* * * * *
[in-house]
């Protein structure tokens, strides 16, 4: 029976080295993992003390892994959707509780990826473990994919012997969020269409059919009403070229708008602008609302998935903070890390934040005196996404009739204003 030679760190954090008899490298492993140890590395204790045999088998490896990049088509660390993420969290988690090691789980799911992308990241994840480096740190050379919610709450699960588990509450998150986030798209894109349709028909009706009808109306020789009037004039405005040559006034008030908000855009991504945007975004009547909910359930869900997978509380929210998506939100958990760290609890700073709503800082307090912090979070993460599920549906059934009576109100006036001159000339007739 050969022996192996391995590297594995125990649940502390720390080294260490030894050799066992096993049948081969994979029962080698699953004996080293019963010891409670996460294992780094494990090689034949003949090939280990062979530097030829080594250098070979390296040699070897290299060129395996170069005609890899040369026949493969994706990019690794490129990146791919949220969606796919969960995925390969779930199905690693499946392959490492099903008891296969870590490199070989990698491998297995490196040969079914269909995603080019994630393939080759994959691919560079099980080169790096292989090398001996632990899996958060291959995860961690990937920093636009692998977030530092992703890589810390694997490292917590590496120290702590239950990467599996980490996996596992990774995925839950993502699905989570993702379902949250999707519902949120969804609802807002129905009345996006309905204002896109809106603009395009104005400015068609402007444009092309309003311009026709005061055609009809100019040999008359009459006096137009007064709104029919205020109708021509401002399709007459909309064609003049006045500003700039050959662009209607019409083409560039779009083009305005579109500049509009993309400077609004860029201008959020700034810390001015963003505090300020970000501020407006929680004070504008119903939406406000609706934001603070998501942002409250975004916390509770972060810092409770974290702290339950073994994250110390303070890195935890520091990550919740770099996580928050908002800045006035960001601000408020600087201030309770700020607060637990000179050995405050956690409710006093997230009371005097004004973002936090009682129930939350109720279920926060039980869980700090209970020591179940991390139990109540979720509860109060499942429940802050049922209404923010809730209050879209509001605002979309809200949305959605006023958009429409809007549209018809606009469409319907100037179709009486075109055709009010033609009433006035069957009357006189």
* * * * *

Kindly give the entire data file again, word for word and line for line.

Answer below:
[in-house]
């Protein structure tokens, strides 16, 4: 029976080295993992003390892994959707509780990826473990994919012997969020269409059919009403070229708008602008609302998935903070890390934040005196996404009739204003 030679760190954090008899490298492993140890590395204790045999088998490896990049088509660390993420969290988690090691789980799911992308990241994840480096740190050379919610709450699960588990509450998150986030798209894109349709028909009706009808109306020789009037004039405005040559006034008030908000855009991504945007975004009547909910359930869900997978509380929210998506939100958990760290609890700073709503800082307090912090979070993460599920549906059934009576109100006036001159000339007739 050969022996192996391995590297594995125990649940502390720390080294260490030894050799066992096993049948081969994979029962080698699953004996080293019963010891409670996460294992780094494990090689034949003949090939280990062979530097030829080594250098070979390296040699070897290299060129395996170069005609890899040369026949493969994706990019690794490129990146791919949220969606796919969960995925390969779930199905690693499946392959490492099903008891296969870590490199070989990698491998297995490196040969079914269909995603080019994630393939080759994959691919560079099980080169790096292989090398001996632990899996958060291959995860961690990937920093636009692998977030530092992703890589810390694997490292917590590496120290702590239950990467599996980490996996596992990774995925839950993502699905989570993702379902949250999707519902949120969804609802807002129905009345996006309905204002896109809106603009395009104005400015068609402007444009092309309003311009026709005061055609009809100019040999008359009459006096137009007064709104029919205020109708021509401002399709007459909309064609003049006045500003700039050959662009209607019409083409560039779009083009305005579109500049509009993309400077609004860029201008959020700034810390001015963003505090300020970000501020407006929680004070504008119903939406406000609706934001603070998501942002409250975004916390509770972060810092409770974290702290339950073994994250110390303070890195935890520091990550919740770099996580928050908002800045006035960001601000408020600087201030309770700020607060637990000179050995405050956690409710006093997230009371005097004004973002936090009682129930939350109720279920926060039980869980700090209970020591179940991390139990109540979720509860109060499942429940802050049922209404923010809730209050879209509001605002979309809200949305959605006023958009429409809007549209018809606009469409319907100037179709009486075109055709009010033609009433006035069957009357006189």